I have to admit that it crossed my mind to just walk away once I tightened the hoses in place. I mean things had been going so well up to this point, why risk screwing up an otherwise great day by actually testing my work??
Even though there was a certain seductive logic to that thought, I climbed up and started the tractor anyway. Then, leaning way over to the other side so the bulk of the engine was between me and the cylinder, you know, just in case I had done something spectacularly wrong, I very slowly eased the loader bucket off the ground.
It came up a couple inches without doing anything funny or making any weird noises, so I eased it up a little more. Eventually I was at full extension and no longer trying to keep the engine between me and the cylinder.
In fact I lowered the bucket and raised it again several times, starting very slowly then getting faster as nothing disastrous seemed to be happening and my confidence started to recover.
In the photo above I’ve left the bucket at full extension for several minutes
while I carefully checked for hydraulic oil where it didn’t belong.
Nope, everything was staying dry!
But the truth is, in this configuration the high pressure is on the far side of the piston and not against the back of the gland, which is where the original leak was in the first place.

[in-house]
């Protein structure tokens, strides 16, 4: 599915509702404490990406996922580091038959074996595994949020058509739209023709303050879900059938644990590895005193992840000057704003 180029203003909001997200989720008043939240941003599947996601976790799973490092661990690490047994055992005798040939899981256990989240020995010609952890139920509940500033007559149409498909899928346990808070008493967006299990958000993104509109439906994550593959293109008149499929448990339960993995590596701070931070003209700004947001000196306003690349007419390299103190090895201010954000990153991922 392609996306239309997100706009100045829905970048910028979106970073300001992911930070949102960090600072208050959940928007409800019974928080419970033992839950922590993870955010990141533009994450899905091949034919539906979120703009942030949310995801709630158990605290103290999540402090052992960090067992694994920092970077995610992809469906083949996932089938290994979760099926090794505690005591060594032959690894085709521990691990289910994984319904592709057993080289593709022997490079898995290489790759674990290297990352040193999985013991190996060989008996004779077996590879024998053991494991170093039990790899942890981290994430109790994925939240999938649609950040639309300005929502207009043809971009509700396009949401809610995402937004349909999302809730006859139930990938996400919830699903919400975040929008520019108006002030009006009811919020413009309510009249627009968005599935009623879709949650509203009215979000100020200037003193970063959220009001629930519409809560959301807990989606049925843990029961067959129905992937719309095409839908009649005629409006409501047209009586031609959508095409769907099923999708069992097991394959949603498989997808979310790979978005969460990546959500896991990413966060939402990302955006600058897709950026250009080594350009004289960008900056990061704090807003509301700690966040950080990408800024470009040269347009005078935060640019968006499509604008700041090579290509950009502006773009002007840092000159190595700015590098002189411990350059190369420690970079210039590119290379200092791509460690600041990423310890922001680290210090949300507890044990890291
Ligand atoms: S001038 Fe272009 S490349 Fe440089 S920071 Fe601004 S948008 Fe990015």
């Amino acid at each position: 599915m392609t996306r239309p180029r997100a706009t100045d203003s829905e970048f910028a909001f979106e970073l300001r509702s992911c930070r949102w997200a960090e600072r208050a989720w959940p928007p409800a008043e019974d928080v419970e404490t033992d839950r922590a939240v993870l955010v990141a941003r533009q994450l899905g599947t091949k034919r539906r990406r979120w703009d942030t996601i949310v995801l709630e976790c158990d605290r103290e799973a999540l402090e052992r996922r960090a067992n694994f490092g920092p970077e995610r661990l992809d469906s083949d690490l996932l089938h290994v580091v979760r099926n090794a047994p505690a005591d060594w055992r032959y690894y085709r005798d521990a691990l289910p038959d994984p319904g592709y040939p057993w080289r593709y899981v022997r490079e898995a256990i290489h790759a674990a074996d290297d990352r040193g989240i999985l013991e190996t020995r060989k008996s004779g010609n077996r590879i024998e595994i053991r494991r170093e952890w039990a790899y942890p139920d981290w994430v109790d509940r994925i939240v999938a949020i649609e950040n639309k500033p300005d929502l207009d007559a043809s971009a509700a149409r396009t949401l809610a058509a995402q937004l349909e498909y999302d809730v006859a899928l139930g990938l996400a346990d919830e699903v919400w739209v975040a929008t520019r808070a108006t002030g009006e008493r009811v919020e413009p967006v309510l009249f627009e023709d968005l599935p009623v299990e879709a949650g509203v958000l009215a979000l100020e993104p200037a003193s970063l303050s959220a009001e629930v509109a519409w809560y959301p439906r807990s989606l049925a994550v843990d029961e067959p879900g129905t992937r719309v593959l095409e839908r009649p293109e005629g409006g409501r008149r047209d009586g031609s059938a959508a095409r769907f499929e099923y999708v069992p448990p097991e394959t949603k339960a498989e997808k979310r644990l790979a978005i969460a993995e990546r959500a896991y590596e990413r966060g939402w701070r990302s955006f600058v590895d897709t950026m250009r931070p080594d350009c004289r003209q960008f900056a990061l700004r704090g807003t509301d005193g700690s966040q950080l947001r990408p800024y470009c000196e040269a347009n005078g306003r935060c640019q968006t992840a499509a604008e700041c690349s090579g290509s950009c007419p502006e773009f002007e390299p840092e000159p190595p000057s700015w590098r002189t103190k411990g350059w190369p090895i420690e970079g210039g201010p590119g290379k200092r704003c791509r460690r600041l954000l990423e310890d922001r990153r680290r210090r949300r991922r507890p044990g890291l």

So I lowered the bucket to the ground, then, with more than a little trepidation, used the bucket to lift the front tires. This put the pressure between the piston and the back-side of the gland and is what I was doing when I first saw the initial leak weeks ago now.
I left the tractor like that, propped up on the bucket, and watched for drips. Eventually I started breathing again as the hydraulic oil seemed to be staying where it was supposed to.
By now I was cocky enough to lower then lift the tractor with the bucket several times, even going so far as to up the RPM’s (The hydraulic pump is direct drive.) and push past the limits of the preset max-pressure-bypass in the valve-body, the last chance for things to go horribly wrong.
But they didn’t!
I was so stoked by my success that I even considered dropping the steering cylinder (To get it out from behind the battery box so I could reach it) to see if I could stop the leak there where the one hose attaches to the cylinder; but why risk ruining an otherwise glorious day??
That can wait for another time. . .
Monday, July 31, 2017
OK, once I verified the size and ordered a rebuild kit I thought I was done messing with this hydraulic cylinder until the USPS delivers my parts.
I was wrong.
After shining a headlamp down into the cylinder and seeing stuff I didn’t much like, I checked in with The Brother, the real mechanic in the family. When he finally stopped laughing at my misguided efforts, he advised that before I start messing around with the rebuild kit I better take a Scotch-bright to the inside of the cylinder to clean it up as best I can.